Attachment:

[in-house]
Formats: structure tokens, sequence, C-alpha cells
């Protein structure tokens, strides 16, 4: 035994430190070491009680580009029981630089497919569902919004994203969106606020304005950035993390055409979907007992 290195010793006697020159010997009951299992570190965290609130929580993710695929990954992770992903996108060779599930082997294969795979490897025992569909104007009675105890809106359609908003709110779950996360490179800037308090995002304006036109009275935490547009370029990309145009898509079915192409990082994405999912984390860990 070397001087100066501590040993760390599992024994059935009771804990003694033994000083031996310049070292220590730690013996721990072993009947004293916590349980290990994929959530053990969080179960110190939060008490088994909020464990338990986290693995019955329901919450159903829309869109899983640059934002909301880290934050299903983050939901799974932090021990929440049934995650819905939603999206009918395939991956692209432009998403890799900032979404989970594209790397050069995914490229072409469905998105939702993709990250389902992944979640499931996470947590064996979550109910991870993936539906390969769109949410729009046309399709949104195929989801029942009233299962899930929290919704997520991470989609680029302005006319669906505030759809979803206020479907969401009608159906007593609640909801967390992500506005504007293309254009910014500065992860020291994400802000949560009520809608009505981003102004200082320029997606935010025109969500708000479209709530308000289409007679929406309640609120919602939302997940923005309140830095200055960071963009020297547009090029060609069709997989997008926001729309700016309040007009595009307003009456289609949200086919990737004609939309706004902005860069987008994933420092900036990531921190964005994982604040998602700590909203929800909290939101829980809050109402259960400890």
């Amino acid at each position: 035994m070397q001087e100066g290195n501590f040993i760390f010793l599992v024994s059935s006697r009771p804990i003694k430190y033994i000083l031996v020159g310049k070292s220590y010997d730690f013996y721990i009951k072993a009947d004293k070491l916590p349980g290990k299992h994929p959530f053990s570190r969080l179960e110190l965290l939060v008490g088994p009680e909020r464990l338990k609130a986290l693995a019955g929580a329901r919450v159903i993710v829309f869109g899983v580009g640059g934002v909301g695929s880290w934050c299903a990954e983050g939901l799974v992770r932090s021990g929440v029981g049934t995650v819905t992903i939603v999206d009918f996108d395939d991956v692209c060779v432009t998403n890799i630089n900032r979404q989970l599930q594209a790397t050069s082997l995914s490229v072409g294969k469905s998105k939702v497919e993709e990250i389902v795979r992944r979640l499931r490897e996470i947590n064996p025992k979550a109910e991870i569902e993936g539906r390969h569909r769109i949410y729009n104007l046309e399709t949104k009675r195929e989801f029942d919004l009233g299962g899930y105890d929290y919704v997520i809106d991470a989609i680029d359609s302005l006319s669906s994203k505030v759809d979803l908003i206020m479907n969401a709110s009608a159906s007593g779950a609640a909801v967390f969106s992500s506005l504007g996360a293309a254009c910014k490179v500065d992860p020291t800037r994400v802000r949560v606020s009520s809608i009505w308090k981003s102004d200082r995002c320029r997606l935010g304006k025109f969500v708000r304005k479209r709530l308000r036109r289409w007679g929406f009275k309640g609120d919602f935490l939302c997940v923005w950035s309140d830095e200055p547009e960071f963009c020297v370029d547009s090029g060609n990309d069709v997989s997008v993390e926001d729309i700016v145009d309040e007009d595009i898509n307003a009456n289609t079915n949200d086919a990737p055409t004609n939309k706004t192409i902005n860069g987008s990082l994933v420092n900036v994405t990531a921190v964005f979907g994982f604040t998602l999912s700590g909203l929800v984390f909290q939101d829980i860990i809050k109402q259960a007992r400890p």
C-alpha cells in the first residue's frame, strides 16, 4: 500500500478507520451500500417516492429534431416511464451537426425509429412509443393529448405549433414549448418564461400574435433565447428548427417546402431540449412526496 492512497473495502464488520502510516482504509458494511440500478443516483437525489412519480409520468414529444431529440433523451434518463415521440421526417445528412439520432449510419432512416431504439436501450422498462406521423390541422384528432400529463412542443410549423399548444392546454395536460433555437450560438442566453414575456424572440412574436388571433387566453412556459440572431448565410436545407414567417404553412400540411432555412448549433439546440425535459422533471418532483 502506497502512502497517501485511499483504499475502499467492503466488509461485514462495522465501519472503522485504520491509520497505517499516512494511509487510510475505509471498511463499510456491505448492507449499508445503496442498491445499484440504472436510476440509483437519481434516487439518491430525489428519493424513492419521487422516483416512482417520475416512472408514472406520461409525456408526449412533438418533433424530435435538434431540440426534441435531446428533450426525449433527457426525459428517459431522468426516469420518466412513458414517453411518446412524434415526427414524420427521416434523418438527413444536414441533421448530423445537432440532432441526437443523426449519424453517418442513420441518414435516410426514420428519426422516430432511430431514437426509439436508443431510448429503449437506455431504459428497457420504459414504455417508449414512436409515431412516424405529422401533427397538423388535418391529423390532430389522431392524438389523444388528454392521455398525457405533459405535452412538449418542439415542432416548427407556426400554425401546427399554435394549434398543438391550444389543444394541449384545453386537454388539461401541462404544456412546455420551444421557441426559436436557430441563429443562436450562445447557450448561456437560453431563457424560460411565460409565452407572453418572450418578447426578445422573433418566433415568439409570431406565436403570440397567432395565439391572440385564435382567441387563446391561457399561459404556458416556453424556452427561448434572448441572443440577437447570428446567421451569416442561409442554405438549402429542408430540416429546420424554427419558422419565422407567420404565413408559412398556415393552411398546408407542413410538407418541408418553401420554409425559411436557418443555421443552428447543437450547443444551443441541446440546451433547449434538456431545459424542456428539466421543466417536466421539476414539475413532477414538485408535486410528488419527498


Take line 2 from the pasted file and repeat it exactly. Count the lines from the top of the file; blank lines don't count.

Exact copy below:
Formats: structure tokens, sequence, C-alpha cells